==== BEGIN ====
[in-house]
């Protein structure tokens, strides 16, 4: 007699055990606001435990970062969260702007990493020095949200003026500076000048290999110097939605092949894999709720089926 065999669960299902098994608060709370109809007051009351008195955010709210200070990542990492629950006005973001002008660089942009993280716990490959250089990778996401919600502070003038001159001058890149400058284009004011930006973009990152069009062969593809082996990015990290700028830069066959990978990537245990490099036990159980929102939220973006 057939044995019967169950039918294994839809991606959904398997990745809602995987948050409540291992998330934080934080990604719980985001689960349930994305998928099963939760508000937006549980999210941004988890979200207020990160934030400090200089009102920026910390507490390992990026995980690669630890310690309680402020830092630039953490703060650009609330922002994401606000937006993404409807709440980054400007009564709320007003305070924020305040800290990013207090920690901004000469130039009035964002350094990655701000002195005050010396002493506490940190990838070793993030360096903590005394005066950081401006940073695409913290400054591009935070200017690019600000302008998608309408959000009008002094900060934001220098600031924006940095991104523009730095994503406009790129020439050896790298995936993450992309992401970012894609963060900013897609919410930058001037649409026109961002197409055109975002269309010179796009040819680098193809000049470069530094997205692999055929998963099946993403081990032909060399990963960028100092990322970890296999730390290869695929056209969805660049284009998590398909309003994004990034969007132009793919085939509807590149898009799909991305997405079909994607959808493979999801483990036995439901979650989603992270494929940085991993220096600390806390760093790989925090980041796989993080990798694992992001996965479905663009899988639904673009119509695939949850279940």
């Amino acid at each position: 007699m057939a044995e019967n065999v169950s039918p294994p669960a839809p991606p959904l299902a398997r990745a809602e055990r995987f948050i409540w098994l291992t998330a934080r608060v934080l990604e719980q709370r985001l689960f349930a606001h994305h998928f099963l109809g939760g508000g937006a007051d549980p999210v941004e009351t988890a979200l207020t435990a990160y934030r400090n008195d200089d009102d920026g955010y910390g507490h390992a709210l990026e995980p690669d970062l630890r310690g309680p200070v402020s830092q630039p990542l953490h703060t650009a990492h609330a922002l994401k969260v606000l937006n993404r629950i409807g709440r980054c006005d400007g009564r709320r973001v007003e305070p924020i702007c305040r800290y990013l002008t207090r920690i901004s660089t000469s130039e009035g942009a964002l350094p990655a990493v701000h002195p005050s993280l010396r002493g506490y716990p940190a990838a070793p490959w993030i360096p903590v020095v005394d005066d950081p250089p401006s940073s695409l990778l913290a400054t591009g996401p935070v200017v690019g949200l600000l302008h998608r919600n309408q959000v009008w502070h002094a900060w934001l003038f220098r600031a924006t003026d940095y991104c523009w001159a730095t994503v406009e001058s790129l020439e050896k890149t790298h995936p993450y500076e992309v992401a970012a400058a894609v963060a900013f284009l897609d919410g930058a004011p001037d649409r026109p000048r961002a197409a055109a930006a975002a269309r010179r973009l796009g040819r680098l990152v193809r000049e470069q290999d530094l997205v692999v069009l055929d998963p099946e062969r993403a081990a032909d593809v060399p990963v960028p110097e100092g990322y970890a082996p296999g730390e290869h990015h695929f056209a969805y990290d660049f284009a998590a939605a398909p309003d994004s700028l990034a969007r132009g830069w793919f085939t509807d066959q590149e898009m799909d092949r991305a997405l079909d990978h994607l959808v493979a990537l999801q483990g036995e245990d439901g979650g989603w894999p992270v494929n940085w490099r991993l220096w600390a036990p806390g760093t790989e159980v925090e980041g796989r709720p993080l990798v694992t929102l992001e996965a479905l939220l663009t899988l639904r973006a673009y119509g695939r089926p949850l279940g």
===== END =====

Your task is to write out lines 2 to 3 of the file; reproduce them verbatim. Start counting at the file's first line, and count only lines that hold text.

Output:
């Protein structure tokens, strides 16, 4: 007699055990606001435990970062969260702007990493020095949200003026500076000048290999110097939605092949894999709720089926 065999669960299902098994608060709370109809007051009351008195955010709210200070990542990492629950006005973001002008660089942009993280716990490959250089990778996401919600502070003038001159001058890149400058284009004011930006973009990152069009062969593809082996990015990290700028830069066959990978990537245990490099036990159980929102939220973006 057939044995019967169950039918294994839809991606959904398997990745809602995987948050409540291992998330934080934080990604719980985001689960349930994305998928099963939760508000937006549980999210941004988890979200207020990160934030400090200089009102920026910390507490390992990026995980690669630890310690309680402020830092630039953490703060650009609330922002994401606000937006993404409807709440980054400007009564709320007003305070924020305040800290990013207090920690901004000469130039009035964002350094990655701000002195005050010396002493506490940190990838070793993030360096903590005394005066950081401006940073695409913290400054591009935070200017690019600000302008998608309408959000009008002094900060934001220098600031924006940095991104523009730095994503406009790129020439050896790298995936993450992309992401970012894609963060900013897609919410930058001037649409026109961002197409055109975002269309010179796009040819680098193809000049470069530094997205692999055929998963099946993403081990032909060399990963960028100092990322970890296999730390290869695929056209969805660049284009998590398909309003994004990034969007132009793919085939509807590149898009799909991305997405079909994607959808493979999801483990036995439901979650989603992270494929940085991993220096600390806390760093790989925090980041796989993080990798694992992001996965479905663009899988639904673009119509695939949850279940």
């Amino acid at each position: 007699m057939a044995e019967n065999v169950s039918p294994p669960a839809p991606p959904l299902a398997r990745a809602e055990r995987f948050i409540w098994l291992t998330a934080r608060v934080l990604e719980q709370r985001l689960f349930a606001h994305h998928f099963l109809g939760g508000g937006a007051d549980p999210v941004e009351t988890a979200l207020t435990a990160y934030r400090n008195d200089d009102d920026g955010y910390g507490h390992a709210l990026e995980p690669d970062l630890r310690g309680p200070v402020s830092q630039p990542l953490h703060t650009a990492h609330a922002l994401k969260v606000l937006n993404r629950i409807g709440r980054c006005d400007g009564r709320r973001v007003e305070p924020i702007c305040r800290y990013l002008t207090r920690i901004s660089t000469s130039e009035g942009a964002l350094p990655a990493v701000h002195p005050s993280l010396r002493g506490y716990p940190a990838a070793p490959w993030i360096p903590v020095v005394d005066d950081p250089p401006s940073s695409l990778l913290a400054t591009g996401p935070v200017v690019g949200l600000l302008h998608r919600n309408q959000v009008w502070h002094a900060w934001l003038f220098r600031a924006t003026d940095y991104c523009w001159a730095t994503v406009e001058s790129l020439e050896k890149t790298h995936p993450y500076e992309v992401a970012a400058a894609v963060a900013f284009l897609d919410g930058a004011p001037d649409r026109p000048r961002a197409a055109a930006a975002a269309r010179r973009l796009g040819r680098l990152v193809r000049e470069q290999d530094l997205v692999v069009l055929d998963p099946e062969r993403a081990a032909d593809v060399p990963v960028p110097e100092g990322y970890a082996p296999g730390e290869h990015h695929f056209a969805y990290d660049f284009a998590a939605a398909p309003d994004s700028l990034a969007r132009g830069w793919f085939t509807d066959q590149e898009m799909d092949r991305a997405l079909d990978h994607l959808v493979a990537l999801q483990g036995e245990d439901g979650g989603w894999p992270v494929n940085w490099r991993l220096w600390a036990p806390g760093t790989e159980v925090e980041g796989r709720p993080l990798v694992t929102l992001e996965a479905l939220l663009t899988l639904r973006a673009y119509g695939r089926p949850l279940g």